Dumb and Dumber was a really smart movie about a couple of really stupid people. Dumb and Dumber To is not.
Twenty years on, we find Harry (Jeff Daniels) visiting Lloyd (Jim Carry) in a care facility. Lloyd, it seems, has been catatonic for the intervening twenty years and Harry has been visiting him every Wednesday. Of course, as the trailer gives away, it’s been a colossal prank by Lloyd – to which Harry responds in the exact opposite manner to anyone with an IQ greater than that of a houseplant.
What has prompted Lloyd’s big revelation is Harry saying he won’t be able to visit for a while. It turns out that Harry needs a new kidney or he’s going to die.
Lloyd says he would offer in ‘a New York heartbeat,’ except that Harry needs a genetic match (his exact phrase is one of a series of malapropos that never quite work as well as they’re intended). When Lloyd turns to his parents for help, it becomes very obvious that he’s adopted.
Then a postcard from long ago (not delivered because of something Harry said that got him thrown out) points them at Fraida Felcher (Kathleen Turner) – a girl from their past. It seems that Harry has a daughter, so off they go on a road trip to find her. Hijinx (or lojinx in this case) ensue.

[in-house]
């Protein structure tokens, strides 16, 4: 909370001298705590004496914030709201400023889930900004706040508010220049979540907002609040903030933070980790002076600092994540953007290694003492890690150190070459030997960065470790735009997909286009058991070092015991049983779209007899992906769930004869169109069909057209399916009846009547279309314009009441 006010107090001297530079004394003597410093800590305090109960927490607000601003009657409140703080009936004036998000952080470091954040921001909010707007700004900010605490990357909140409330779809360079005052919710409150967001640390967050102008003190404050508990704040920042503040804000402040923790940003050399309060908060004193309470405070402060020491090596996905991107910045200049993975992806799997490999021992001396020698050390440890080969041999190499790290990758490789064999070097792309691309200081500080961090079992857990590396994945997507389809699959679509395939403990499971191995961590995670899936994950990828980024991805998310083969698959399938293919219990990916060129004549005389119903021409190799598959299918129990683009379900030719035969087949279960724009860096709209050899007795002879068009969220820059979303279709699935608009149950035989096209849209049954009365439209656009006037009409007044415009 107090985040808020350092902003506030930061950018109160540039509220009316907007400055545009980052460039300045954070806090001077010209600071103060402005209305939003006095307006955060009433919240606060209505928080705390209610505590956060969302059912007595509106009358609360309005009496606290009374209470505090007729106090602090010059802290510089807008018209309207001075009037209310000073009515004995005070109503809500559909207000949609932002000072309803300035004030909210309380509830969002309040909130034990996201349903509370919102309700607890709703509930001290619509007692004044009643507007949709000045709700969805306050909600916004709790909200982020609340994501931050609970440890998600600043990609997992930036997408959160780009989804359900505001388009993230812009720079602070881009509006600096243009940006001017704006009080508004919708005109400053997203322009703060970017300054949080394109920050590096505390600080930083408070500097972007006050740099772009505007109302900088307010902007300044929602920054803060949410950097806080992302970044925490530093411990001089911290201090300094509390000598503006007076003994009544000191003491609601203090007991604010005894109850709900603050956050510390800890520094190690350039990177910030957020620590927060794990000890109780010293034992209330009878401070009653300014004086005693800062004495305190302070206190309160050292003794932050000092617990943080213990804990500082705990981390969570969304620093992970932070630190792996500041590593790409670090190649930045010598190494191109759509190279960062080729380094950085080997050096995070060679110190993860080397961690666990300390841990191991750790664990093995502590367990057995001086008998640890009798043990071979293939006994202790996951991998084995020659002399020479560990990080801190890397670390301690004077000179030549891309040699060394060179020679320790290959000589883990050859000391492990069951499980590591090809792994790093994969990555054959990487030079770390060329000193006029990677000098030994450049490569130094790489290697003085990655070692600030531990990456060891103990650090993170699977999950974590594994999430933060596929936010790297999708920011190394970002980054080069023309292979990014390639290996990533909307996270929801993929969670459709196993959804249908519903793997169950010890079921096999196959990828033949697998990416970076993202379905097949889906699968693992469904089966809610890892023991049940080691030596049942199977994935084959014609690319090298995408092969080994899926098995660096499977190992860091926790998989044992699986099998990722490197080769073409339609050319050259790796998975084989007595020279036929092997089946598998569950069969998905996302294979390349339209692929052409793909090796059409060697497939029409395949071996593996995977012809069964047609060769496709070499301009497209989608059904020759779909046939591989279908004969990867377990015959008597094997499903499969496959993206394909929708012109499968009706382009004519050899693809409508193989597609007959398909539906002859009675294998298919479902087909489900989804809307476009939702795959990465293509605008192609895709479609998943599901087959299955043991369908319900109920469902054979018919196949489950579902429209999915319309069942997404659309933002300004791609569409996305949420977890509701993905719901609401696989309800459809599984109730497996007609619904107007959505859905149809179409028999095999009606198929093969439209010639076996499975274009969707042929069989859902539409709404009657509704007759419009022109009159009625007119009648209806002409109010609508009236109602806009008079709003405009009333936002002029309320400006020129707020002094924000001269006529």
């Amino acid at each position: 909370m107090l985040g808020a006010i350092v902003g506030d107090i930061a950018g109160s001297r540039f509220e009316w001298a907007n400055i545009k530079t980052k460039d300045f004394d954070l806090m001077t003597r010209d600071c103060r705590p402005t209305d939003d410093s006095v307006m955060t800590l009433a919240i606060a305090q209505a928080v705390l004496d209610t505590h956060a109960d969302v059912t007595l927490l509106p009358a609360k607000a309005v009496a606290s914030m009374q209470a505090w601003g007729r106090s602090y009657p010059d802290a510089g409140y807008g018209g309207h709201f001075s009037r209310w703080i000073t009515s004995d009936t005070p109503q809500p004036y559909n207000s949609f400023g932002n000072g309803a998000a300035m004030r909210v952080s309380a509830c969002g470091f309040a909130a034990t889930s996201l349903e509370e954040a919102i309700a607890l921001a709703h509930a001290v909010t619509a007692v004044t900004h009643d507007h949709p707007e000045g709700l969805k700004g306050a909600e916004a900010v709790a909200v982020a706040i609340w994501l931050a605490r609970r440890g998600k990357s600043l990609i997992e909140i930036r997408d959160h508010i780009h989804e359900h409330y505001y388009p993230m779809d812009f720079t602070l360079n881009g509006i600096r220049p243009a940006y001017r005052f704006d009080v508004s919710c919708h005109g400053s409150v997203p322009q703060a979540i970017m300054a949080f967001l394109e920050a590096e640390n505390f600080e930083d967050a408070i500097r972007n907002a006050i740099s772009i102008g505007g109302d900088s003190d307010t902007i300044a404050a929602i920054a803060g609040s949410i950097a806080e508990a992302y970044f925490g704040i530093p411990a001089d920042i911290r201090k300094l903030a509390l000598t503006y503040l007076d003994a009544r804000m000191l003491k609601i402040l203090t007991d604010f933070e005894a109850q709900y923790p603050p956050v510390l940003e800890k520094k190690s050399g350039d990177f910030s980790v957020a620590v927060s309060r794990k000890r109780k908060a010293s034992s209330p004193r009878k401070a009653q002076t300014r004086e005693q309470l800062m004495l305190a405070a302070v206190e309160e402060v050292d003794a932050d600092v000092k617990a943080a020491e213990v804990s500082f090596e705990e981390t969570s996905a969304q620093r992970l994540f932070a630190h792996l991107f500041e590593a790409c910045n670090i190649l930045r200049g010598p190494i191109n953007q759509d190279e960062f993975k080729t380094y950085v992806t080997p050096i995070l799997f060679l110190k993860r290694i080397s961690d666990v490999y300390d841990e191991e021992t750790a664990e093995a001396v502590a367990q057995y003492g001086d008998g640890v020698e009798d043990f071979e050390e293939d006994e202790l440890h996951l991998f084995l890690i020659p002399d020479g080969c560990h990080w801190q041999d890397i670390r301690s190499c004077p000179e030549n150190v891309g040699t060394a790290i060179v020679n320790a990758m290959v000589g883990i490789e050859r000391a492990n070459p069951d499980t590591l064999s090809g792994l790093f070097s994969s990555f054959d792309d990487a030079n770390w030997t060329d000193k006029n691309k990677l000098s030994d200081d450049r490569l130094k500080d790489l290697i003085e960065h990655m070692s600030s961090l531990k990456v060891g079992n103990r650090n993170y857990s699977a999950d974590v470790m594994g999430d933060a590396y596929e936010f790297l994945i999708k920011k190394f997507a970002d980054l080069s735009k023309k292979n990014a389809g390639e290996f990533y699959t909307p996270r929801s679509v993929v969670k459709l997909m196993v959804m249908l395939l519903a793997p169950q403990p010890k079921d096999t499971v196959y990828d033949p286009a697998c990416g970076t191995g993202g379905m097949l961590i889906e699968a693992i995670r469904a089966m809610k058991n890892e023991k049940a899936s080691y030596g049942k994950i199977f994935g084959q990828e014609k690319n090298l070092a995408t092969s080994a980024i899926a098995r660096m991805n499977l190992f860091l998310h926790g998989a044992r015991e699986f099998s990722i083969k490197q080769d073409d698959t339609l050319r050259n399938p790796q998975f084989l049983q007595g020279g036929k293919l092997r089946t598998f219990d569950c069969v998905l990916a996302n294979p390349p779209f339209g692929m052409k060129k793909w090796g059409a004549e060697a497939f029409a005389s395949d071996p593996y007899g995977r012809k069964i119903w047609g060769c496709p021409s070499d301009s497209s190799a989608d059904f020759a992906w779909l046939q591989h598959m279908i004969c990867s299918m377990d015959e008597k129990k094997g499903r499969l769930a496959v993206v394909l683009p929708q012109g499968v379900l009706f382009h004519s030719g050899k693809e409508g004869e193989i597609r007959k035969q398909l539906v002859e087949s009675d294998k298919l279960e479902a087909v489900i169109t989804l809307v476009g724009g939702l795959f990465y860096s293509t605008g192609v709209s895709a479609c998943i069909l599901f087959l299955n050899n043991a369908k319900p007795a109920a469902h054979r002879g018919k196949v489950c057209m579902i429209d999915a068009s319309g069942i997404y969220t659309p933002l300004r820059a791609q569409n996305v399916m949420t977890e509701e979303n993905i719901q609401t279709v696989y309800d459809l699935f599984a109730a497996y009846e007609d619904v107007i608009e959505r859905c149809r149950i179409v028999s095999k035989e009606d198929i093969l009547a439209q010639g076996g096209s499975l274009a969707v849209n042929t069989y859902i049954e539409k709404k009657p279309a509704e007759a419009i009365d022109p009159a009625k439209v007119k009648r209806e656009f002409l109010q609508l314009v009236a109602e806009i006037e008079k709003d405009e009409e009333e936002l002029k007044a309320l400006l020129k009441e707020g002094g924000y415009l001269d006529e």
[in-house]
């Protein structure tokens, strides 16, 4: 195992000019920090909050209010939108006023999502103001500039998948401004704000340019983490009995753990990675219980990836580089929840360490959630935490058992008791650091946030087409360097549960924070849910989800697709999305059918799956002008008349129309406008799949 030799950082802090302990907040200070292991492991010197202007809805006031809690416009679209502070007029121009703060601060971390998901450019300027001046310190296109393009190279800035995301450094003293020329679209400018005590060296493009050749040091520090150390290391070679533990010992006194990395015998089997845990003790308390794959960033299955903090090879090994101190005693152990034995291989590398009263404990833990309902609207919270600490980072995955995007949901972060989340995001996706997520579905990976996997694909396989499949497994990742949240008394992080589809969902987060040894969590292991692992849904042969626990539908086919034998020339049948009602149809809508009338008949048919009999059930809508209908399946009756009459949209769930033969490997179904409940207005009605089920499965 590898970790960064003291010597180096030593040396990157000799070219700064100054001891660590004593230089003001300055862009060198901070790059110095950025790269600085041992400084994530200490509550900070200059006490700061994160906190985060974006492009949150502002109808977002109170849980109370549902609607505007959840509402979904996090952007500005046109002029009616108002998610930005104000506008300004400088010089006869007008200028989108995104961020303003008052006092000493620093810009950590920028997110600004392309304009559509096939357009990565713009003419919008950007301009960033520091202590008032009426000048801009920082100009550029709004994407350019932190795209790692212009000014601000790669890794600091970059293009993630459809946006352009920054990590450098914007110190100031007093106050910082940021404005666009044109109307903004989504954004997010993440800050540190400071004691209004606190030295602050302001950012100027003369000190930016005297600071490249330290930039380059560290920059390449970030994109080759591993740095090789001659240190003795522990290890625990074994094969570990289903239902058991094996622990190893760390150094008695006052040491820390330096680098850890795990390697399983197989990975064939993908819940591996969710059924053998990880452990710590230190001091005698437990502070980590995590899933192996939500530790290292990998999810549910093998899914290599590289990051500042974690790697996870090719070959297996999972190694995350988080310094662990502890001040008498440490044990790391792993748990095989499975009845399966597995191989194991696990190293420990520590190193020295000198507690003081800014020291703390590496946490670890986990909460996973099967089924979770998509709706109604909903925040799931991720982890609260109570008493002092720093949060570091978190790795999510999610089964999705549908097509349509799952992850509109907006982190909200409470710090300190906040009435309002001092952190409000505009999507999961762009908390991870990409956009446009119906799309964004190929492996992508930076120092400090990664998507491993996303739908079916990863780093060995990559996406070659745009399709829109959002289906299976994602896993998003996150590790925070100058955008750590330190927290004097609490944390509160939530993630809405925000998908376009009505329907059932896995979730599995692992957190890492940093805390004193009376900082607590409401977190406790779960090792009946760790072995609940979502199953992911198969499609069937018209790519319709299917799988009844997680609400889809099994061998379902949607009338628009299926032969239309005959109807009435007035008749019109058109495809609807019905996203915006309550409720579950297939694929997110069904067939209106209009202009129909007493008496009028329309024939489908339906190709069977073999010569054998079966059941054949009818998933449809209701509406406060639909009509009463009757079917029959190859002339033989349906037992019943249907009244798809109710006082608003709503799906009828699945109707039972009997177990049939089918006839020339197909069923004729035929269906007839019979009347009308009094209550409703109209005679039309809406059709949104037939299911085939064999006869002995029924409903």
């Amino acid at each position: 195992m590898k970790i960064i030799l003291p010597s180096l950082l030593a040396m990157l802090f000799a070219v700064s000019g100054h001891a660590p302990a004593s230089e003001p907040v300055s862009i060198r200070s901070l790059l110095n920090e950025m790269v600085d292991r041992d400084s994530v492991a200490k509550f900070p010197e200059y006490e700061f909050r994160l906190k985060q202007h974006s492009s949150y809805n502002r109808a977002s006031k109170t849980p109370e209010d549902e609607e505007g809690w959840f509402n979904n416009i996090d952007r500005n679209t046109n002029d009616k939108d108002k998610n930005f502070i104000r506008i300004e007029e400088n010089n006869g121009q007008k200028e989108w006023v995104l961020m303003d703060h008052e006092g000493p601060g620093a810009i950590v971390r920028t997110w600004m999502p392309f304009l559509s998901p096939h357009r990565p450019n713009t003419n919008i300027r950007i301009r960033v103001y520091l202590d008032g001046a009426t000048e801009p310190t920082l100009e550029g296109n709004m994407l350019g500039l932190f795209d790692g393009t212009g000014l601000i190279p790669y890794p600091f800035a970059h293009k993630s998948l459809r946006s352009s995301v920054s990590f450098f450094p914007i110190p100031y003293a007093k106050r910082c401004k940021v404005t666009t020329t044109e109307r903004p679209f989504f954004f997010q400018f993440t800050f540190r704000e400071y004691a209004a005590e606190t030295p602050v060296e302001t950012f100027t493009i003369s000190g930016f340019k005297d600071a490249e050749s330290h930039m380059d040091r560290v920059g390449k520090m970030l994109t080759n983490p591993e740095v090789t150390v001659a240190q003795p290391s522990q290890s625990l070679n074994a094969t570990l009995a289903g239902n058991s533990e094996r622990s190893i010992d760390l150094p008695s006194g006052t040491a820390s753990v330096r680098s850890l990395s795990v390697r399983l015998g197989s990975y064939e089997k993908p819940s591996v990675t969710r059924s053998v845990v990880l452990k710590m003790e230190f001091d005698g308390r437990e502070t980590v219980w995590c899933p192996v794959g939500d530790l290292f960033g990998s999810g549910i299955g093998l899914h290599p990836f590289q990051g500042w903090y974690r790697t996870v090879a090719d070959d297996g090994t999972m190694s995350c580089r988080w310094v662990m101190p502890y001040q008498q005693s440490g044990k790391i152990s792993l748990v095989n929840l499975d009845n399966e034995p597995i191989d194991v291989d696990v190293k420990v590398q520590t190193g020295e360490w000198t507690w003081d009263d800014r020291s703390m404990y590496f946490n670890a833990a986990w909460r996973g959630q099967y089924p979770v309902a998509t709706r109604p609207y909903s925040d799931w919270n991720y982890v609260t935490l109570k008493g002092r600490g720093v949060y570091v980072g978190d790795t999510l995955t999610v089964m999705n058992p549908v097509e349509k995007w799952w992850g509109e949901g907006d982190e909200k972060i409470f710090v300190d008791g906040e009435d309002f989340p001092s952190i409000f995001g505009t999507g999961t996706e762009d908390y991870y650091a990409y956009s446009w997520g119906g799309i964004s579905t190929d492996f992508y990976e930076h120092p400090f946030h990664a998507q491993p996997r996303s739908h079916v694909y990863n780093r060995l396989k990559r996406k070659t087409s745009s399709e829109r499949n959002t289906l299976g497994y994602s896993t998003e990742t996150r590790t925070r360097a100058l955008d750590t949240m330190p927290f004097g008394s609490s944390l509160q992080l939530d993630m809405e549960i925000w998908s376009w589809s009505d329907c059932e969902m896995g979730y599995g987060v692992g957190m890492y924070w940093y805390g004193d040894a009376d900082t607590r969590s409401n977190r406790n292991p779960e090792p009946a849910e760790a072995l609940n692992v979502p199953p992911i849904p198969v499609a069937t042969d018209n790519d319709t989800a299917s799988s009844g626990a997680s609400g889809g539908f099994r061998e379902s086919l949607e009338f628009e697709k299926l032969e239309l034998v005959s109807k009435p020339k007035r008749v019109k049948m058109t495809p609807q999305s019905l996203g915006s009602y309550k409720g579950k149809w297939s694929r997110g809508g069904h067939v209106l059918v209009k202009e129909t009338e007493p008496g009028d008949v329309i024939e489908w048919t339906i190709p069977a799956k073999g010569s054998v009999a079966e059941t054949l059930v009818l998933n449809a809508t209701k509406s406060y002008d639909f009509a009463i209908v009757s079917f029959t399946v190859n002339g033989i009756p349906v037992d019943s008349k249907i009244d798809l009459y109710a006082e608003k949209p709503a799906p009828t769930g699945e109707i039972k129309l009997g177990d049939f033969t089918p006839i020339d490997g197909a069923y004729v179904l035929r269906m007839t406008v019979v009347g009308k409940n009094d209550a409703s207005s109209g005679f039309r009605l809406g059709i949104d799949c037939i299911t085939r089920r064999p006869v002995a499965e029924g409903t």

The dimwit duo discover that Penny (Rachel Melvin) is off to give a talk at the KEN Conference in place of her brilliant adoptive dad, Dr. Bernard Pinchelow (Steve Tom). Penny’s speech is to set up the revelation of a brilliant invention to benefit all mankind – and Pinchelow intends for it to everyone for free.
This goes against the grain for his wife, Adele (Laurie Holden), and her lover, Travis (Rob Riggle) – setting up a potentially deadly subplot.
There probably isn’t one surprising moment in Dumb and Dumber To. In structure it pretty much follows the original – and it probably outdoes the original in quantity of fart and poop jokes, to no real end. Carrey’s mugging looks more like someone badly in need of passing gas than giving anything remotely resembling of a performance. During his biggest, hammiest moments the audience at the screening I attended was dead silent.
Not so much as a snicker.
In fact, I don’t think I heard more than a half dozen laughs in Dumb and Dumber To’s entire 110-minute running time. I never laughed out loud even once, though Riggle and Melvin did earn a couple of chuckles.
I emerged back into the light with a clear understanding of why Universal hadn’t had any preview screenings here. Even the multitude of references to the first film just lay there, gasping for breath. Essentially, Dumb and Dumber To is a faint shadow of its brilliantly original original. Too bad.
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Photos by Hopper Stone/Courtesy of Universal